The problem with the aforementioned conventional use of measurements at pristine conditions as a white noise estimate, despite its industry acceptance, is that it is not a reasonably accurate reflection of white noise that occurs during real manufacturing conditions. One of many reasons that measurements at pristine conditions do not reasonably reflect true conditions is that materials such as wafers processed in most front and back end processing devices in the semiconductor industry have relationships with or effects on subsequently processed wafers. Accordingly, for example, conditions applied to wafers that were previously processed in a processing device will have residual effects on wafers that are currently being processed in that processing device. An estimation of white noise derived from measurements taken while the processing device is at a steady state, consequently, does not reflect the fluctuations introduced during real-world run-to-run processing.
Regarding the aforementioned conventional techniques, statistical use of standard deviation in connection with observed deviation is illustrated, for example in “Statistical feedback control of a plasma etch process”, P. Mozumder et al., IEEE Transactions on Semiconductor Manufacturing, Vol. 7, No. 1 (February 1994) (incorporated herein by reference). The statistical variance Sk at the kth run is calculated using the standard deviation as:
n=number of samples
X=deviation of observed value from predicted value
As can be seen, the standard deviation calculation does not distinguish between systematic variation and white noise variation components of the error. Hence, conventionally both the systematic and white noise variations are controlled together, rather than separately.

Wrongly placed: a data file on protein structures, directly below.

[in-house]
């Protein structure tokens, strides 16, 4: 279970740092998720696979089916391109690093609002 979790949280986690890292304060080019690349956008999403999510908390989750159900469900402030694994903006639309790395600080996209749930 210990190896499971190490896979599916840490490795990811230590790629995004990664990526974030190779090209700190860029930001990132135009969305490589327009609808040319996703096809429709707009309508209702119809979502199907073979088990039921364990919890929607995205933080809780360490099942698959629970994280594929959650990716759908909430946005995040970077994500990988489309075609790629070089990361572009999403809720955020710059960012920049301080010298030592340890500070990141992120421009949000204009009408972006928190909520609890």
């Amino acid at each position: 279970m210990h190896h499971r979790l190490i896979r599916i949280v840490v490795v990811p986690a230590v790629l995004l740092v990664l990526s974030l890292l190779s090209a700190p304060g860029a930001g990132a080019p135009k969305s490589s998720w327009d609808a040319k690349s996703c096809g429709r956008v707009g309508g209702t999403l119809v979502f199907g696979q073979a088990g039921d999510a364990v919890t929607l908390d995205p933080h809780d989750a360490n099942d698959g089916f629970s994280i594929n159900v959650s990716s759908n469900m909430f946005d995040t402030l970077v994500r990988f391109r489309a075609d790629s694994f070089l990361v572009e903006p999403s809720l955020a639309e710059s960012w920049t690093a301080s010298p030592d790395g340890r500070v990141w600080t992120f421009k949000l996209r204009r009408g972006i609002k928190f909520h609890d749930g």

The conventional process control system thus compares this observed “combined” standard deviation to a threshold in order to determine if the deviation is unacceptable. Once the standard deviation greater than the threshold is detected, a tuning procedure in the process model is invoked in order to appropriately control the deviation. In essence, standard deviation-based methods only act to control when the standard deviation range is outside a particular threshold or trigger. In the conventional process control method, the standard deviation is used to determine the level for the threshold or trigger. Within the threshold, it is assumed that the deviation cannot be sufficiently controlled.
Therefore, there remains a need to have improved control, particularly within a tolerance range associated with a target specification. There also remains a need to address the effects of run-to-run conditions on such measurements.
The present invention provides a way to determine the “error” within standard deviation which is caused by two components: a white noise component and a systematic component. The white noise component is random noise and therefore is relatively non-controllable. The systematic component, in contrast, may be controlled by changing the control parameters. A ratio between the two components is calculated autoregressively. Based on the ratio and using the observed or measured error (as, e.g., typically made over the course of several measurements), the actual value of the error caused by the systematic component is calculated utilizing an autoregressive stochastic sequence. The actual value of this error is then used in determining how to change the control parameters. The autoregressive stochastic sequence addresses the issue of real-time control of the effects of run-to-run deviations, and provides a mechanism that can extract the white noise component from the statistical process variance in real time. This results in an ability to provide tighter control of feedback and feedforward variations and according to one or more embodiments of the present inventions, may be used in conjunction with a dynamic adaptation of estimated gain, estimation of recursive parameters, and dynamic filtration in searching for individual optimum vectors for example.
One potential use of one or more embodiments of the present invention is to provide an estimated gain adjustment which provides optimal weight factors via an autoregressive stochastic sequence.